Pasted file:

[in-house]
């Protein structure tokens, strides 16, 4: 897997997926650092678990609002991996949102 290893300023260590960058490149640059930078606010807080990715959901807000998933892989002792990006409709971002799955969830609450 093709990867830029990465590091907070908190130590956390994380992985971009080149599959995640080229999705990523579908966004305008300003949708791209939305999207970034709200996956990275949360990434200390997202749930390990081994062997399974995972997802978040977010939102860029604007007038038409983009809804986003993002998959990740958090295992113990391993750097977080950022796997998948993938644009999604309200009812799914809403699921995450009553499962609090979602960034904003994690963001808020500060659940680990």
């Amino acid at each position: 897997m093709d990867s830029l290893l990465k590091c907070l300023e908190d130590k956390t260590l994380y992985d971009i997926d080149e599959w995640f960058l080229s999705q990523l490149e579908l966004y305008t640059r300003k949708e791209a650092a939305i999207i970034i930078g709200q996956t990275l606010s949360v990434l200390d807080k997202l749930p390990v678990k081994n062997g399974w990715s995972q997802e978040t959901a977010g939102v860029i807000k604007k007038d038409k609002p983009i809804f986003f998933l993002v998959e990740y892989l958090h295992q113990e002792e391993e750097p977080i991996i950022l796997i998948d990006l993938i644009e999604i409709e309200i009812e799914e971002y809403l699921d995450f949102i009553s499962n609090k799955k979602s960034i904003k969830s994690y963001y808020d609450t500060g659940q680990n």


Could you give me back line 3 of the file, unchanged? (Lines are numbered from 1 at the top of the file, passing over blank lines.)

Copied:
């Amino acid at each position: 897997m093709d990867s830029l290893l990465k590091c907070l300023e908190d130590k956390t260590l994380y992985d971009i997926d080149e599959w995640f960058l080229s999705q990523l490149e579908l966004y305008t640059r300003k949708e791209a650092a939305i999207i970034i930078g709200q996956t990275l606010s949360v990434l200390d807080k997202l749930p390990v678990k081994n062997g399974w990715s995972q997802e978040t959901a977010g939102v860029i807000k604007k007038d038409k609002p983009i809804f986003f998933l993002v998959e990740y892989l958090h295992q113990e002792e391993e750097p977080i991996i950022l796997i998948d990006l993938i644009e999604i409709e309200i009812e799914e971002y809403l699921d995450f949102i009553s499962n609090k799955k979602s960034i904003k969830s994690y963001y808020d609450t500060g659940q680990n």